All faculty members at the Moser Leukodystrophy Center have a successful track record of research funding by the National Institutes of Health and private foundations.
All faculty members at the Moser Leukodystrophy Center have a successful track record of research funding by the National Institutes of Health and private foundations. Studies include clinical patient related projects and basic bench research. Kennedy Krieger scientists include a number of world-renowned experts on genetic diseases with a wide range of research expertise, often utilizing the most advanced technologies. Kennedy Krieger has also served as the main site for a number of clinical trials for genetic diseases. There is also an innovative program exploring stem cell therapy as a therapeutic approach for neurogenetic diseases.
As a result of Dr. Hugo Moser’s decades of long work, our center houses the world’s largest clinical database and biorepository for adrenoleukdystrophy. We collaborate with numerous centers across the world and serve as a resource center for historical data and biospecimen for this disease.
Current Research Projects:
Advanced Magnetic Resonance Imaging in Leukodystrophies:
Together, in collaboration with biophysicists at the F.M. Kirby Research Center for Functional Brain Imaging, we utilize the most advanced neuroimaging techniques to evaluate disease pathology in leukodystrophies. As an example, our team was the first to develop and apply magnetization transfer weighted imaging as a highly sensitive tool to detect microscopic changes in white matter in leukodystophies. This imaging method is now widely used in multiple sclerosis, and spinal cord injury.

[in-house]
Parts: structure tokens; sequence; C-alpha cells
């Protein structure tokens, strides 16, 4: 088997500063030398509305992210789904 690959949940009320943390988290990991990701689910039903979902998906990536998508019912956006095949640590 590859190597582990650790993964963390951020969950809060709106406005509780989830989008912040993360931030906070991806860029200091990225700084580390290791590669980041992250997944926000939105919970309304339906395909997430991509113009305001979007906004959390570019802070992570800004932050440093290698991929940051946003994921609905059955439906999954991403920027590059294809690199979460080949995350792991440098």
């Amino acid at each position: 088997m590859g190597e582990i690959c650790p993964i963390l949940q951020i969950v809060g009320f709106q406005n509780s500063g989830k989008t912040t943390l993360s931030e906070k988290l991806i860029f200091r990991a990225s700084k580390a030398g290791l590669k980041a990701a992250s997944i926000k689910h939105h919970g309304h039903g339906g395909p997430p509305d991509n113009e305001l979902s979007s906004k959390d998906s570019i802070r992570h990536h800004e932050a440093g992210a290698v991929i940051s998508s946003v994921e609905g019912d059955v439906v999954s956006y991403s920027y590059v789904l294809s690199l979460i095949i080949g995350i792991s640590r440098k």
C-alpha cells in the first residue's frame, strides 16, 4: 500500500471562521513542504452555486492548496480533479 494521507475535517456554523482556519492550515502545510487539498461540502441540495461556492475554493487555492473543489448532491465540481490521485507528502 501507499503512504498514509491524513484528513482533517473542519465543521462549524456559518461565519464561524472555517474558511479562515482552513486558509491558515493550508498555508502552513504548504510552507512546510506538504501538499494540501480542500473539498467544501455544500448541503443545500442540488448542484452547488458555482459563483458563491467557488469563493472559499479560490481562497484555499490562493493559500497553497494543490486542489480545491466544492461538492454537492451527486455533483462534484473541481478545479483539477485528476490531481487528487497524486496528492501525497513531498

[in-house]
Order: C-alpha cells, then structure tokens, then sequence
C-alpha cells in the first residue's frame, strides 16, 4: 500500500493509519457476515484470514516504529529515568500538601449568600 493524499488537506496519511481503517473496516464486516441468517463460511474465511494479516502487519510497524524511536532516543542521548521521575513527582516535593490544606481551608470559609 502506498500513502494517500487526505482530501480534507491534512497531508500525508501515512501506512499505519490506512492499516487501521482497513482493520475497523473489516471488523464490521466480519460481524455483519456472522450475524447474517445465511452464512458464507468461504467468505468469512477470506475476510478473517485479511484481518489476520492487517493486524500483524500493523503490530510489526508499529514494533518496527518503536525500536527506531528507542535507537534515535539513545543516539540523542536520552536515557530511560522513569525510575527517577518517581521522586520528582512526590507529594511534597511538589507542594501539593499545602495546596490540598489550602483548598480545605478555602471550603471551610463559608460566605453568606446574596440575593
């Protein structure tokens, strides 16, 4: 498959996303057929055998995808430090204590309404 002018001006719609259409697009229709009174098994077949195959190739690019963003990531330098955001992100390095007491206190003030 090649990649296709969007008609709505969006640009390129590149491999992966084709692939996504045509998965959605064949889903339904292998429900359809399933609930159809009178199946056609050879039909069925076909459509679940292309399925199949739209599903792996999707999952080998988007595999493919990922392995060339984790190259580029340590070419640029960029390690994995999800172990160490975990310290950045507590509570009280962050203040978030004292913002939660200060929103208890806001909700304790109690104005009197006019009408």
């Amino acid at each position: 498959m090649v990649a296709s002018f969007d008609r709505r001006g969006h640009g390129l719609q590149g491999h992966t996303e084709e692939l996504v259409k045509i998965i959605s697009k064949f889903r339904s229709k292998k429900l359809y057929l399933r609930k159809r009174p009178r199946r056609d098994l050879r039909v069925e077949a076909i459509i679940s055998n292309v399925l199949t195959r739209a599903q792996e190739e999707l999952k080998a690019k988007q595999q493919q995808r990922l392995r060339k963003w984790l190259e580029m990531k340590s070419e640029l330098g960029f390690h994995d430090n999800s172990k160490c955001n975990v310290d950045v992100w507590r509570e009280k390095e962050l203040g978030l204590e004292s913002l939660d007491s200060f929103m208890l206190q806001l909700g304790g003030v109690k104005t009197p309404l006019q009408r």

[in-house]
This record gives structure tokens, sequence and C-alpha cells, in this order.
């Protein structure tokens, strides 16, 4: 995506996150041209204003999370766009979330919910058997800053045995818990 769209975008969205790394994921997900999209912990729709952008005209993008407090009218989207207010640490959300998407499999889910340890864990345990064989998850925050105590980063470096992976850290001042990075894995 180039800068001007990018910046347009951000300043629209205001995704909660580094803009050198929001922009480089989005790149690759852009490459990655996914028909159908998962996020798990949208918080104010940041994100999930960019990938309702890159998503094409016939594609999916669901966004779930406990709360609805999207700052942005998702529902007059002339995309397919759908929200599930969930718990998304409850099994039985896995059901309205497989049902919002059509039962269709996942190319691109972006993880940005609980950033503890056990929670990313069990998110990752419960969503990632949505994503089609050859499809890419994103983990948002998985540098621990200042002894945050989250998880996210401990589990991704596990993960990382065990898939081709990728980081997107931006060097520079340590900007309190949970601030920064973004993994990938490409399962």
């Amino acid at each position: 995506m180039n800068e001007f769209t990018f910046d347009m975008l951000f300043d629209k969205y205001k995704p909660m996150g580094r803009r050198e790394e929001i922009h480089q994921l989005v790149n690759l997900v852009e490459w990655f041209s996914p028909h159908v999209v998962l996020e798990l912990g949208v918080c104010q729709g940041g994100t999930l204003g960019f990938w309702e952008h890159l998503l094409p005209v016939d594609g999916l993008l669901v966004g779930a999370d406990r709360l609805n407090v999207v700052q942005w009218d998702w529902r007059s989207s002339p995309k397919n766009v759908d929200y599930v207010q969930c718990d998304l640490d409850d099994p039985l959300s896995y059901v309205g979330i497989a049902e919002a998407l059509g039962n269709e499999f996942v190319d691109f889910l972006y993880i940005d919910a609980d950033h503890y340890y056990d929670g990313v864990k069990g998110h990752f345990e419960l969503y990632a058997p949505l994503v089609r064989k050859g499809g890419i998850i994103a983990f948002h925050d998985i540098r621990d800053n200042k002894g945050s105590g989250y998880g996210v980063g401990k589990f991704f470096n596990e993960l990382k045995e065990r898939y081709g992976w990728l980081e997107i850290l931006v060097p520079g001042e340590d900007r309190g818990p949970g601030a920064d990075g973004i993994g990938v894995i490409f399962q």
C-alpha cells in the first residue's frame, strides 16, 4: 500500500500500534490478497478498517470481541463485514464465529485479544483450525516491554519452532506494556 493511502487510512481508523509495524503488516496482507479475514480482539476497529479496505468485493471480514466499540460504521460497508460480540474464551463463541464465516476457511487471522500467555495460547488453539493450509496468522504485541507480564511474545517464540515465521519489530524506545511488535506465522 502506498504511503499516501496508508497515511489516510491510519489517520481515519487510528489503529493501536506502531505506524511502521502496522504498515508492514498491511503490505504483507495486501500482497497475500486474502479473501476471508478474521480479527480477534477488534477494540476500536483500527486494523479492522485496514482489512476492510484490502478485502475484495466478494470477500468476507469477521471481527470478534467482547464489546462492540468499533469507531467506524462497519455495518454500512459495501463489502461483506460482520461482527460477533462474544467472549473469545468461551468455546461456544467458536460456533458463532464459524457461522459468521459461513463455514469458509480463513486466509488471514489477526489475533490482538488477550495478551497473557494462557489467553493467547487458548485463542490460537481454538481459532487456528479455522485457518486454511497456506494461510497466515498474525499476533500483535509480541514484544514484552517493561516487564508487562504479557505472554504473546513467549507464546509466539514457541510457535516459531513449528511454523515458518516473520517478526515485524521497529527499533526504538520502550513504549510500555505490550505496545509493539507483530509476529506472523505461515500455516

Developing Newborn Screening for Adrenoleukodystrophy:
Dr. Moser’s wife, Ann Moser, has developed a validated methodology that allows large scale screening of newborn blood filter papers. On February 16, 2016, the US. Department of Health and Human Service added adrenoleukodystrophy to the newborn Recommended Uniform Screening Panel. To read more about this story click here.
High-throughput screening of therapeutics:
We have developed methodologies to evaluate the effect of thousands of drugs in culture dish systems, this has allowed us to identify novel candidate therapeutics for leukodystrophies. These drugs can then be tested in patients in clinical trials. The group of Dr. Paul Watkins is currently funded through the National Institute of Health to conduct an expanded screening for compounds that will reduce very long chain fatty acids in adrenoleukodystrophy.
Myelin Restoration by cell-based therapy:
Dr. Ali Fatemi’s basic laboratory has an active research program for experimental cell therapies in white matter diseases. Several animal models are being investigated and a number of stem cell and progenitor cells are used in these models to restore myelination in injured white matter.
View Stem Cell Therapy Presentation
Study of Molecular Mechanisms in Adrenoleukodystorphy:
The peroxisomal disease laboratory, as well as Drs. Paul Watkins, Steve Steinberg, and Ali Fatemi are renowned investigators in this field. We utilize mouse and cell culture models of adrenoleukodystrophy to understand the mechanism of white matter injury in this disorder.
Gene Discovery in Leukodystrophies:
Our clinicians work closely together with the team of Dr. Jonathan Pevsner, who utilizes bioinformatics tools to analyze large genomic data sets in patients. The goal is to discover novel genes that may be involved in leukodystrophies.